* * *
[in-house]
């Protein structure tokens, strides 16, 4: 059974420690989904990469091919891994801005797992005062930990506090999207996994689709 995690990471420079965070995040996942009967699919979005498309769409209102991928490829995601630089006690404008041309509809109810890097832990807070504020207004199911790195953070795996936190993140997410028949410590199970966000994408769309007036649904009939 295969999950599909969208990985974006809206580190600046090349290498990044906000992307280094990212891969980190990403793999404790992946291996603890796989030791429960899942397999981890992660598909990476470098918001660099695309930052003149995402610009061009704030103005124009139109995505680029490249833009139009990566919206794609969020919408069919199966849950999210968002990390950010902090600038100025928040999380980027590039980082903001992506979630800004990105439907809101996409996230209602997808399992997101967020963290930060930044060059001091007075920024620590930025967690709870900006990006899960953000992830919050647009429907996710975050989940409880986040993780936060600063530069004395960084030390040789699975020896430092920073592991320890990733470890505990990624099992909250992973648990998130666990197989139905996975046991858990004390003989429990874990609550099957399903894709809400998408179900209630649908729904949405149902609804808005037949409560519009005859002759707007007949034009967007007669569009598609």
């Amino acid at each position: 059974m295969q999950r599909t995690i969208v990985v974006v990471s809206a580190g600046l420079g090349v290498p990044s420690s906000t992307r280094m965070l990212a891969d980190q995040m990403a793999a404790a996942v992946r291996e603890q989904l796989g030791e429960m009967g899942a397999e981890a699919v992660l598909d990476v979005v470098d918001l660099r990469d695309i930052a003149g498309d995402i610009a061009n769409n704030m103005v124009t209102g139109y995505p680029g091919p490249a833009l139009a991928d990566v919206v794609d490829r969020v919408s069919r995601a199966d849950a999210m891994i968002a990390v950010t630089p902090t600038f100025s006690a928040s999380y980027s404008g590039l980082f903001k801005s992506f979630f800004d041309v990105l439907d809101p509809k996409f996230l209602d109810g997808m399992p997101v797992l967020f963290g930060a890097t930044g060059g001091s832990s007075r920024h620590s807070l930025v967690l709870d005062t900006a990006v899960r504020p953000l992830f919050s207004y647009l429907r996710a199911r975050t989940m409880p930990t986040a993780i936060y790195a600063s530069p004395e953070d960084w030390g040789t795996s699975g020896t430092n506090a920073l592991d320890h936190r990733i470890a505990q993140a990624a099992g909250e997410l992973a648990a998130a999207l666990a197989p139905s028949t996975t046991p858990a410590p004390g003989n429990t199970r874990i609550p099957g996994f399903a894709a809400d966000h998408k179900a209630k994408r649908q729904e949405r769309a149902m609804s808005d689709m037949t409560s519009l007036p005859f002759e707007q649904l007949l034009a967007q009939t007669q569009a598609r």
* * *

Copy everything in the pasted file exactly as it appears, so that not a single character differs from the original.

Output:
[in-house]
């Protein structure tokens, strides 16, 4: 059974420690989904990469091919891994801005797992005062930990506090999207996994689709 995690990471420079965070995040996942009967699919979005498309769409209102991928490829995601630089006690404008041309509809109810890097832990807070504020207004199911790195953070795996936190993140997410028949410590199970966000994408769309007036649904009939 295969999950599909969208990985974006809206580190600046090349290498990044906000992307280094990212891969980190990403793999404790992946291996603890796989030791429960899942397999981890992660598909990476470098918001660099695309930052003149995402610009061009704030103005124009139109995505680029490249833009139009990566919206794609969020919408069919199966849950999210968002990390950010902090600038100025928040999380980027590039980082903001992506979630800004990105439907809101996409996230209602997808399992997101967020963290930060930044060059001091007075920024620590930025967690709870900006990006899960953000992830919050647009429907996710975050989940409880986040993780936060600063530069004395960084030390040789699975020896430092920073592991320890990733470890505990990624099992909250992973648990998130666990197989139905996975046991858990004390003989429990874990609550099957399903894709809400998408179900209630649908729904949405149902609804808005037949409560519009005859002759707007007949034009967007007669569009598609």
């Amino acid at each position: 059974m295969q999950r599909t995690i969208v990985v974006v990471s809206a580190g600046l420079g090349v290498p990044s420690s906000t992307r280094m965070l990212a891969d980190q995040m990403a793999a404790a996942v992946r291996e603890q989904l796989g030791e429960m009967g899942a397999e981890a699919v992660l598909d990476v979005v470098d918001l660099r990469d695309i930052a003149g498309d995402i610009a061009n769409n704030m103005v124009t209102g139109y995505p680029g091919p490249a833009l139009a991928d990566v919206v794609d490829r969020v919408s069919r995601a199966d849950a999210m891994i968002a990390v950010t630089p902090t600038f100025s006690a928040s999380y980027s404008g590039l980082f903001k801005s992506f979630f800004d041309v990105l439907d809101p509809k996409f996230l209602d109810g997808m399992p997101v797992l967020f963290g930060a890097t930044g060059g001091s832990s007075r920024h620590s807070l930025v967690l709870d005062t900006a990006v899960r504020p953000l992830f919050s207004y647009l429907r996710a199911r975050t989940m409880p930990t986040a993780i936060y790195a600063s530069p004395e953070d960084w030390g040789t795996s699975g020896t430092n506090a920073l592991d320890h936190r990733i470890a505990q993140a990624a099992g909250e997410l992973a648990a998130a999207l666990a197989p139905s028949t996975t046991p858990a410590p004390g003989n429990t199970r874990i609550p099957g996994f399903a894709a809400d966000h998408k179900a209630k994408r649908q729904e949405r769309a149902m609804s808005d689709m037949t409560s519009l007036p005859f002759e707007q649904l007949l034009a967007q009939t007669q569009a598609r």